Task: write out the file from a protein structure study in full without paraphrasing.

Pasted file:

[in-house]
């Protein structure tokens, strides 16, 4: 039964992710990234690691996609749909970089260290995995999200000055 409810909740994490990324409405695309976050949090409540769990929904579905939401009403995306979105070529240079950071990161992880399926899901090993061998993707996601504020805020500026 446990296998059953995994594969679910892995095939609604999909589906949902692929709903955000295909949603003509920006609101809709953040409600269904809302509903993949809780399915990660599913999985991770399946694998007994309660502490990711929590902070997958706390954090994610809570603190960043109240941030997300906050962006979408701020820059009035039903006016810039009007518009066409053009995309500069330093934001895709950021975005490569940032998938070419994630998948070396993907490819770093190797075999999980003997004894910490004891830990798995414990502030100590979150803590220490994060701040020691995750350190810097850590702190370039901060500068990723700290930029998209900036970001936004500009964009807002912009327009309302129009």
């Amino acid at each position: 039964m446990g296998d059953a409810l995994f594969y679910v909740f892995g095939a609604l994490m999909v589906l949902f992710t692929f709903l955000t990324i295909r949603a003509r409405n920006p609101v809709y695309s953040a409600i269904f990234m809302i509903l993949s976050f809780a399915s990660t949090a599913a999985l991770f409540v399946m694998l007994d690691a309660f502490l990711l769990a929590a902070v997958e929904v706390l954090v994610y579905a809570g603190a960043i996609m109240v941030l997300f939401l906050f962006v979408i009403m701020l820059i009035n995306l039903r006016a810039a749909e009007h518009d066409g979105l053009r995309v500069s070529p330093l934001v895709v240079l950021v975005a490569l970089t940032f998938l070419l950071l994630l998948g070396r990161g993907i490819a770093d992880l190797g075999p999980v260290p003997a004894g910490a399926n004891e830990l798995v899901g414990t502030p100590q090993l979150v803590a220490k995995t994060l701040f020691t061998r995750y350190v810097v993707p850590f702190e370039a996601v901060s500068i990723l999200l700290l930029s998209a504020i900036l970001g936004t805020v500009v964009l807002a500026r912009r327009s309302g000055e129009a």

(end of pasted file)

[in-house]
């Protein structure tokens, strides 16, 4: 039964992710990234690691996609749909970089260290995995999200000055 409810909740994490990324409405695309976050949090409540769990929904579905939401009403995306979105070529240079950071990161992880399926899901090993061998993707996601504020805020500026 446990296998059953995994594969679910892995095939609604999909589906949902692929709903955000295909949603003509920006609101809709953040409600269904809302509903993949809780399915990660599913999985991770399946694998007994309660502490990711929590902070997958706390954090994610809570603190960043109240941030997300906050962006979408701020820059009035039903006016810039009007518009066409053009995309500069330093934001895709950021975005490569940032998938070419994630998948070396993907490819770093190797075999999980003997004894910490004891830990798995414990502030100590979150803590220490994060701040020691995750350190810097850590702190370039901060500068990723700290930029998209900036970001936004500009964009807002912009327009309302129009």
């Amino acid at each position: 039964m446990g296998d059953a409810l995994f594969y679910v909740f892995g095939a609604l994490m999909v589906l949902f992710t692929f709903l955000t990324i295909r949603a003509r409405n920006p609101v809709y695309s953040a409600i269904f990234m809302i509903l993949s976050f809780a399915s990660t949090a599913a999985l991770f409540v399946m694998l007994d690691a309660f502490l990711l769990a929590a902070v997958e929904v706390l954090v994610y579905a809570g603190a960043i996609m109240v941030l997300f939401l906050f962006v979408i009403m701020l820059i009035n995306l039903r006016a810039a749909e009007h518009d066409g979105l053009r995309v500069s070529p330093l934001v895709v240079l950021v975005a490569l970089t940032f998938l070419l950071l994630l998948g070396r990161g993907i490819a770093d992880l190797g075999p999980v260290p003997a004894g910490a399926n004891e830990l798995v899901g414990t502030p100590q090993l979150v803590a220490k995995t994060l701040f020691t061998r995750y350190v810097v993707p850590f702190e370039a996601v901060s500068i990723l999200l700290l930029s998209a504020i900036l970001g936004t805020v500009v964009l807002a500026r912009r327009s309302g000055e129009a």